It was often the informal issues and incidental remarks that had the most lasting influence in the design of the classrooms. More than anything it was the realization that the classrooms were places children had to be inspired by to have fun in; places of wonder and surprise, somewhere for children to explore, both formally and informally. Formally, the classrooms became teaching tools and every time we specified a material or a particular technology we thought whether it would be interesting for the children. Being able to put some of the children’s imaginings, and indeed our own desires from childhood into what a school could be, was both a privilege and fun. We encouraged the children to
continue to think of the classrooms as an animal, the whale, and the entrance as a jungle, an unknown world the other side of a hedge. Children and visitors will enter the building through a door in a hedge, when it has grown, reminding them of the ancient hedge running along the boundary of the school. In the end we did not build the jungle canopy – the entrance did not seem to need it, but the light from above makes that space feel special even on a dull day.
Outside, the two classrooms, each with their own expressed form, are clad in timber or ply. The nature classroom wall is planted with climbers – a living wall. These will be evergreen honeysuckle that will be scented as well as quite profuse. The oiled larch boarding will weather in time. A copper datum strip reflects the copper roof and indicates the colour change that will happen there too. The building will look very different when the copper has patinated. The nature classroom has the green, living wall externally and the technology classroom
has painted panels. Although they do not look particularly unusual, the painted panels are a papered and sealed ply, a new product from Finland. We will see how well that new technology stands up to the English climate!
The building is designed to be light-hearted and fun, both inside and outside; to be non-institutional, playful and to have places to hide. The balcony, as discussed before, is a result of mainly the teachers’
input but the children talked about spaces to look down from and to hide away in.
Toilets and cloakrooms featured as particularly unpleasant parts of the existing school and were commented on often by the children. We thought it was important to make ours luxurious and colourful. Both toilets are big enough for changing rooms and both are suitable for disabled children; but they are everyone’s toilets.
After the children had moved into their new classrooms I asked a boy whether he liked the new toilets and he said he did, but he had been in it rather a long time trying to get out – the door handle had come off in his hand. He said he had had a long time to look at the coloured panels and liked them a lot.
Also, try as we might to achieve a tidy cloakroom by giving the pegs more room, there is still the odd coat on the floor and bag hanging out of the lockers. The teachers have reassured us that even if every child had a metre of space and a hand grapping their coats, there would still be some thrown in the direction of a peg and left where they landed, on the floor.
Technology is very present in the classrooms; the white boards are designed to be a focal point. All the cabling for the services and computer cabling is hidden behind the ply panels and in the roof soffit. These removable panels allow for changes in the requirements for cabling. We also wanted to indicate how invisible new technology is.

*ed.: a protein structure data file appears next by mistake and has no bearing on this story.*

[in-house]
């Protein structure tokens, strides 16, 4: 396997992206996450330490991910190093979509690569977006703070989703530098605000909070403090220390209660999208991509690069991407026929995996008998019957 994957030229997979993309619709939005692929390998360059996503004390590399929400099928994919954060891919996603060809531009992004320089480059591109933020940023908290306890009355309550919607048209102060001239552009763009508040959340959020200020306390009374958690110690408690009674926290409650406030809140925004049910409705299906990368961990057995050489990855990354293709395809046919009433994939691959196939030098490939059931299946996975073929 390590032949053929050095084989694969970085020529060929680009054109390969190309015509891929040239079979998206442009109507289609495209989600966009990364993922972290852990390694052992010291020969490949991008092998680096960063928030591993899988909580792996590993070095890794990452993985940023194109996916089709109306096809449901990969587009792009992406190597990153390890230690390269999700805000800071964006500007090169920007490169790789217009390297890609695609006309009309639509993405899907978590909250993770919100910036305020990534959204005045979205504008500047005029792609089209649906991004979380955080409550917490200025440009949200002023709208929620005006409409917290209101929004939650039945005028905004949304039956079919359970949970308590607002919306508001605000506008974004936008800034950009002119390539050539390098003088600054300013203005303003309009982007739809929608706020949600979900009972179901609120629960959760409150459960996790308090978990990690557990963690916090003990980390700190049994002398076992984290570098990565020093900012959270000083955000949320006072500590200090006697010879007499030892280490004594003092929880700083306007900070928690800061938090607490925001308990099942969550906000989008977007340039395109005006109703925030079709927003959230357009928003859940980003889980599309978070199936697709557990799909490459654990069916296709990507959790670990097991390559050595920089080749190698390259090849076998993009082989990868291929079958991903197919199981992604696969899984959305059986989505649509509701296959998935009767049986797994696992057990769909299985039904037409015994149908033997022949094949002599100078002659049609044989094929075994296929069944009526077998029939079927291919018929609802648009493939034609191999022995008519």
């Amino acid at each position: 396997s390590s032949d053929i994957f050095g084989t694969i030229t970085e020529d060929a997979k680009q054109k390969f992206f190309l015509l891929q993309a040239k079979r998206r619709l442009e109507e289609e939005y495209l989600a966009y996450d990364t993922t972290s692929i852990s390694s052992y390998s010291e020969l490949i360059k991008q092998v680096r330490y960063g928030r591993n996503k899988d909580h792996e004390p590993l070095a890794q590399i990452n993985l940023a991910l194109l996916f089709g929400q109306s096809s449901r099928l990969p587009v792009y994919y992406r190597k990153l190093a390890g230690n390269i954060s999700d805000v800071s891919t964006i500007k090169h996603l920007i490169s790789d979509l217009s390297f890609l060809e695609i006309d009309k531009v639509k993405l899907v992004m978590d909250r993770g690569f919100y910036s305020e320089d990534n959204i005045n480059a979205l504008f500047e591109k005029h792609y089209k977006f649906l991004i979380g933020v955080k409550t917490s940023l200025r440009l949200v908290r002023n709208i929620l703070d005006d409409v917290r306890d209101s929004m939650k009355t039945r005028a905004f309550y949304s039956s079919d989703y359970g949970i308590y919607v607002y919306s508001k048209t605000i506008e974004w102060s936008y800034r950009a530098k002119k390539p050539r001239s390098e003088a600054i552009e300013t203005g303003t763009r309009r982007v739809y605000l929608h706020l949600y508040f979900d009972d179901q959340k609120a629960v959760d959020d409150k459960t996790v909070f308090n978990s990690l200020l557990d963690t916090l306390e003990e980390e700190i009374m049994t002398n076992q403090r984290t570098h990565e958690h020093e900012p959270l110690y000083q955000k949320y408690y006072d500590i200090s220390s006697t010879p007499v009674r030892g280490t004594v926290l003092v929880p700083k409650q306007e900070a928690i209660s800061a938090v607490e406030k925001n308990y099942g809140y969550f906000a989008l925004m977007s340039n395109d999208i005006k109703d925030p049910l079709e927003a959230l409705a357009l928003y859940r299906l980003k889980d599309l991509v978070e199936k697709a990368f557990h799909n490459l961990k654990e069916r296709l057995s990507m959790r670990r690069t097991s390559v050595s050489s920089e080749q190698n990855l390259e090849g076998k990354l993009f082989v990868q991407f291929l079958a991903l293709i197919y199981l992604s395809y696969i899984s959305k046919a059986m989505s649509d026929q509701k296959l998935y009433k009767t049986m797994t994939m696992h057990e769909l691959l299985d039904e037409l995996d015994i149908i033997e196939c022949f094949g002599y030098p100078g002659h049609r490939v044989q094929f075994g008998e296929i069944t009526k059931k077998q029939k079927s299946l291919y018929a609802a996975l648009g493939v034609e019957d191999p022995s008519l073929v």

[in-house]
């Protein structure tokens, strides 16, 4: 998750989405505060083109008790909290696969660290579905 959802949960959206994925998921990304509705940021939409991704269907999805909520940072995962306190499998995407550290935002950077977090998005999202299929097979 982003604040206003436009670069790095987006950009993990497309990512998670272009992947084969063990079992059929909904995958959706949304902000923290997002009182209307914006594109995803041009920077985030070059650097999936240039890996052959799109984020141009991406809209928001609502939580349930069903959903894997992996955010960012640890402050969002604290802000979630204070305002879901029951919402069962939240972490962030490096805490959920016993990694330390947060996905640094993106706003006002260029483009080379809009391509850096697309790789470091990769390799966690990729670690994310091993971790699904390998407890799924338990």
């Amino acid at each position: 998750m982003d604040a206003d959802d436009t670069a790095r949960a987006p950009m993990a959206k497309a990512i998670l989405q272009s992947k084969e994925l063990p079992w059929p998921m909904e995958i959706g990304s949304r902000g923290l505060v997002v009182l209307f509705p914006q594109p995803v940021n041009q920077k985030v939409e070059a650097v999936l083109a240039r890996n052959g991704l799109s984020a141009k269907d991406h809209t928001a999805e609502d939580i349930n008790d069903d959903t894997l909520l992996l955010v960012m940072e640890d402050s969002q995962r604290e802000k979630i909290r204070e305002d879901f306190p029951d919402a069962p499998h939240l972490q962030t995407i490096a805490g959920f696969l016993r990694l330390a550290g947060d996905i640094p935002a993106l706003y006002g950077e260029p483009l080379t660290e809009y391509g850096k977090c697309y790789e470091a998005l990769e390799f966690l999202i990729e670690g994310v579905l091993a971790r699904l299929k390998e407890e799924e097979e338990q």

Where architects also need to improve the communication is in the feedback to the users. What is often forgotten in the process is feeding back and explaining the building once it is built – the other end of the consultation process. We need to work with the teachers to help them to make better use of their space. Anything new and different needs explaining, from how to use the under-floor heating to how to exploit the new construction in teaching, i. e. the recycled materials. To learn from the ideas emerging from the project and to monitor their success once the pupils started using the classroom, we carried out an initial post-occupancy evaluation and this now forms an important part of the continuing life of the project.
This also gave the teachers an opportunity to discuss their problems and dislikes, as well as what they loved about the building, directly and without compromise.
One of the most frustrating things about the early period after practical completion and handing the classroom over was the number of small things that could have been avoided if it had not been such a rush at the end. All the ironmongery was not tightly secured, and the teachers were not handed over keys or talked through the use of the services, such as the heating. As a result of this we asked some diploma architecture students to prepare a ‘Users Manual’ for the classrooms. The manual, both digital for projection on the white boards and hard copy for hanging in the classroom, has become an important document to help both the teachers and the children understand the technologies and how to use them. This includes everything from how to open the sliding screens to how to change bulbs in particular types of light fittings. This can be a teaching aid too, discovering about the different types of artificial lighting and qualities of light, about the structure and the forces working in the roof, and the nature of the materials. The standard issue Health and Safety Manual certainly does not satisfy these everyday requirements. Knowing how the building works is empowering and liberating.